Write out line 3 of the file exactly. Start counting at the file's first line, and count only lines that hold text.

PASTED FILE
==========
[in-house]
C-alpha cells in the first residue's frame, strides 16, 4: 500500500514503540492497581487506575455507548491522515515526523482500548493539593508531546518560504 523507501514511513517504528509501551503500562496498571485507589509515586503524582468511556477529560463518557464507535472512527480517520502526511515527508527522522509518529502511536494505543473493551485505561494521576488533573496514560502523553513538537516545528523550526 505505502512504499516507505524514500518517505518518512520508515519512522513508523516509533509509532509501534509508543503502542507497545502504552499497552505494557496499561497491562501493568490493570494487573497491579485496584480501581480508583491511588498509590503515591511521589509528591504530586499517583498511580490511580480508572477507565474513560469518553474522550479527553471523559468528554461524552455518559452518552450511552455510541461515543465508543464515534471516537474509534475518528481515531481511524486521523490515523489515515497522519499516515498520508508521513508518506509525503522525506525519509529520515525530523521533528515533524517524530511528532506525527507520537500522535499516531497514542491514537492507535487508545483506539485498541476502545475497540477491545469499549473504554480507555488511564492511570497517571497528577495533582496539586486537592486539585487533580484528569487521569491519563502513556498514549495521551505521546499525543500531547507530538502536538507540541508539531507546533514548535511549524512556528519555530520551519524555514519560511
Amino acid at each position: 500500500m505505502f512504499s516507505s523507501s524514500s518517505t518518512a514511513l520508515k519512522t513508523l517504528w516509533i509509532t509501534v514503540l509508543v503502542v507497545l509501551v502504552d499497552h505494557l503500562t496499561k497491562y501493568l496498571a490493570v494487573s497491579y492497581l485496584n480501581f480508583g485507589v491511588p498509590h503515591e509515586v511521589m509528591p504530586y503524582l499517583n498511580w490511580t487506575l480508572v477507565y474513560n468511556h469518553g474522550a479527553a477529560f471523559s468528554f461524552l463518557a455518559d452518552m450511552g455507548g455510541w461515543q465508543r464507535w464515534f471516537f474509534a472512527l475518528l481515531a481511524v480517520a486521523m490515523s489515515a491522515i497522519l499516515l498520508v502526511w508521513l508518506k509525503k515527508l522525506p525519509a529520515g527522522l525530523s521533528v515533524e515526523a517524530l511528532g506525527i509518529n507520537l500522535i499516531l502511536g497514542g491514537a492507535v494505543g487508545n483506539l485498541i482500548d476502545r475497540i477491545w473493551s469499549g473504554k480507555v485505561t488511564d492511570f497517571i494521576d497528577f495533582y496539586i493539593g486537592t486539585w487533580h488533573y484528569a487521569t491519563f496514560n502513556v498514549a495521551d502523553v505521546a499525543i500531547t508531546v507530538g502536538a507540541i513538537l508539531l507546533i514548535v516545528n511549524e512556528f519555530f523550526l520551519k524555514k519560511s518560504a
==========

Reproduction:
Amino acid at each position: 500500500m505505502f512504499s516507505s523507501s524514500s518517505t518518512a514511513l520508515k519512522t513508523l517504528w516509533i509509532t509501534v514503540l509508543v503502542v507497545l509501551v502504552d499497552h505494557l503500562t496499561k497491562y501493568l496498571a490493570v494487573s497491579y492497581l485496584n480501581f480508583g485507589v491511588p498509590h503515591e509515586v511521589m509528591p504530586y503524582l499517583n498511580w490511580t487506575l480508572v477507565y474513560n468511556h469518553g474522550a479527553a477529560f471523559s468528554f461524552l463518557a455518559d452518552m450511552g455507548g455510541w461515543q465508543r464507535w464515534f471516537f474509534a472512527l475518528l481515531a481511524v480517520a486521523m490515523s489515515a491522515i497522519l499516515l498520508v502526511w508521513l508518506k509525503k515527508l522525506p525519509a529520515g527522522l525530523s521533528v515533524e515526523a517524530l511528532g506525527i509518529n507520537l500522535i499516531l502511536g497514542g491514537a492507535v494505543g487508545n483506539l485498541i482500548d476502545r475497540i477491545w473493551s469499549g473504554k480507555v485505561t488511564d492511570f497517571i494521576d497528577f495533582y496539586i493539593g486537592t486539585w487533580h488533573y484528569a487521569t491519563f496514560n502513556v498514549a495521551d502523553v505521546a499525543i500531547t508531546v507530538g502536538a507540541i513538537l508539531l507546533i514548535v516545528n511549524e512556528f519555530f523550526l520551519k524555514k519560511s518560504a